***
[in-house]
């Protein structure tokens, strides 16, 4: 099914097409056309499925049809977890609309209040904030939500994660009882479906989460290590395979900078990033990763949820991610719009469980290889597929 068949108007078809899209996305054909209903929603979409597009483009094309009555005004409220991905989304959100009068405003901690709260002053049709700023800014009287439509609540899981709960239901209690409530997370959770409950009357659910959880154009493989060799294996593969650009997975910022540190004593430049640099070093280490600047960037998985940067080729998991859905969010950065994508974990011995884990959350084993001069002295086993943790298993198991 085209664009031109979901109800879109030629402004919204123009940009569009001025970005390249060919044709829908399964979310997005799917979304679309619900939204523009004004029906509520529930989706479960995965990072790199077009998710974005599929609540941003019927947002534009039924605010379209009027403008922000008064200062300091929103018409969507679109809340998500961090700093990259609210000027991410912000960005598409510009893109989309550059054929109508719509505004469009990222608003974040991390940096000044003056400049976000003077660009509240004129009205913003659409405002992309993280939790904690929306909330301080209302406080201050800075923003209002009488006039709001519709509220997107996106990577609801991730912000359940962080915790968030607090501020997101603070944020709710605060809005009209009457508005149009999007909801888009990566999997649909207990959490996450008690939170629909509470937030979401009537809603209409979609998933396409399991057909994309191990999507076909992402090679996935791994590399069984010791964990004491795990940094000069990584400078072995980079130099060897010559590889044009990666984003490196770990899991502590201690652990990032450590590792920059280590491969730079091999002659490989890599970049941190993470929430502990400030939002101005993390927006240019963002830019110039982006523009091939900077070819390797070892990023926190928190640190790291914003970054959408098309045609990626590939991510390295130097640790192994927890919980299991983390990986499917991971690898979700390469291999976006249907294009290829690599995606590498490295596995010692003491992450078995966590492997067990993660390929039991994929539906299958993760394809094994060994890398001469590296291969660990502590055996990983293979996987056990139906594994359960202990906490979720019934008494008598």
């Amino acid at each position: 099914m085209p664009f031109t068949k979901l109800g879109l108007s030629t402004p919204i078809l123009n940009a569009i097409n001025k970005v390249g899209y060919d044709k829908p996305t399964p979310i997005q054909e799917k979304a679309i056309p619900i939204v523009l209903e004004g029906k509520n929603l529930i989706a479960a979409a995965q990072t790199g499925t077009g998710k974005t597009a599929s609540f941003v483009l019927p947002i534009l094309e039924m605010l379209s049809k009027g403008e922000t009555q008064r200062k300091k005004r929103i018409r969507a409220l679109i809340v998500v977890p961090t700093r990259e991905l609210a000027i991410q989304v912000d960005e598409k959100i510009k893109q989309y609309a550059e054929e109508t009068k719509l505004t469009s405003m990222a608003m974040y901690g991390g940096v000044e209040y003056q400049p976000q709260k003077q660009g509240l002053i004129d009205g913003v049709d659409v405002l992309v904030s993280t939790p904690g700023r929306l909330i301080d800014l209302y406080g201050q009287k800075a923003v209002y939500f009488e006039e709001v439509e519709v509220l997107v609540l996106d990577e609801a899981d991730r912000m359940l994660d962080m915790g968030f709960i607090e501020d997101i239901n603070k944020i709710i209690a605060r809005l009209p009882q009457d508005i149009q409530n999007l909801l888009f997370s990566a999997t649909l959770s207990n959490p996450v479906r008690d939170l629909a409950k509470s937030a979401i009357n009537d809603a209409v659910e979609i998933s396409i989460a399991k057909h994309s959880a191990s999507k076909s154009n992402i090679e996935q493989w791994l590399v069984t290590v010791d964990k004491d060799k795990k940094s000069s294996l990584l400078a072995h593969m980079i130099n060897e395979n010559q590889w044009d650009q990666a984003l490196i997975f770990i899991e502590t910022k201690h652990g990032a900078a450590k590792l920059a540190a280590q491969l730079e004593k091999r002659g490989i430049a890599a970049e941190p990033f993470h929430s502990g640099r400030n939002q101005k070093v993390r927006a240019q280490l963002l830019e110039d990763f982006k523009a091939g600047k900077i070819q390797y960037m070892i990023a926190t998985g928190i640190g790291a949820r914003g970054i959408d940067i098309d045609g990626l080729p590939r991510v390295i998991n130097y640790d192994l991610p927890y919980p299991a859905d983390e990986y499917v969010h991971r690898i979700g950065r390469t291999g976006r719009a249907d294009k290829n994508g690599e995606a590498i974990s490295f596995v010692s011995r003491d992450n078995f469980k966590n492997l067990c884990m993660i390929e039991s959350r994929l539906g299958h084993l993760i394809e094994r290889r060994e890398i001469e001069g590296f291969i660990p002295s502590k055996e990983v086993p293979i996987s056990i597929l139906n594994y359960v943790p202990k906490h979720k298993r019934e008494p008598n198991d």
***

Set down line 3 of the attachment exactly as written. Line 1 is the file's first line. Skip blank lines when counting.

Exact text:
């Amino acid at each position: 099914m085209p664009f031109t068949k979901l109800g879109l108007s030629t402004p919204i078809l123009n940009a569009i097409n001025k970005v390249g899209y060919d044709k829908p996305t399964p979310i997005q054909e799917k979304a679309i056309p619900i939204v523009l209903e004004g029906k509520n929603l529930i989706a479960a979409a995965q990072t790199g499925t077009g998710k974005t597009a599929s609540f941003v483009l019927p947002i534009l094309e039924m605010l379209s049809k009027g403008e922000t009555q008064r200062k300091k005004r929103i018409r969507a409220l679109i809340v998500v977890p961090t700093r990259e991905l609210a000027i991410q989304v912000d960005e598409k959100i510009k893109q989309y609309a550059e054929e109508t009068k719509l505004t469009s405003m990222a608003m974040y901690g991390g940096v000044e209040y003056q400049p976000q709260k003077q660009g509240l002053i004129d009205g913003v049709d659409v405002l992309v904030s993280t939790p904690g700023r929306l909330i301080d800014l209302y406080g201050q009287k800075a923003v209002y939500f009488e006039e709001v439509e519709v509220l997107v609540l996106d990577e609801a899981d991730r912000m359940l994660d962080m915790g968030f709960i607090e501020d997101i239901n603070k944020i709710i209690a605060r809005l009209p009882q009457d508005i149009q409530n999007l909801l888009f997370s990566a999997t649909l959770s207990n959490p996450v479906r008690d939170l629909a409950k509470s937030a979401i009357n009537d809603a209409v659910e979609i998933s396409i989460a399991k057909h994309s959880a191990s999507k076909s154009n992402i090679e996935q493989w791994l590399v069984t290590v010791d964990k004491d060799k795990k940094s000069s294996l990584l400078a072995h593969m980079i130099n060897e395979n010559q590889w044009d650009q990666a984003l490196i997975f770990i899991e502590t910022k201690h652990g990032a900078a450590k590792l920059a540190a280590q491969l730079e004593k091999r002659g490989i430049a890599a970049e941190p990033f993470h929430s502990g640099r400030n939002q101005k070093v993390r927006a240019q280490l963002l830019e110039d990763f982006k523009a091939g600047k900077i070819q390797y960037m070892i990023a926190t998985g928190i640190g790291a949820r914003g970054i959408d940067i098309d045609g990626l080729p590939r991510v390295i998991n130097y640790d192994l991610p927890y919980p299991a859905d983390e990986y499917v969010h991971r690898i979700g950065r390469t291999g976006r719009a249907d294009k290829n994508g690599e995606a590498i974990s490295f596995v010692s011995r003491d992450n078995f469980k966590n492997l067990c884990m993660i390929e039991s959350r994929l539906g299958h084993l993760i394809e094994r290889r060994e890398i001469e001069g590296f291969i660990p002295s502590k055996e990983v086993p293979i996987s056990i597929l139906n594994y359960v943790p202990k906490h979720k298993r019934e008494p008598n198991d």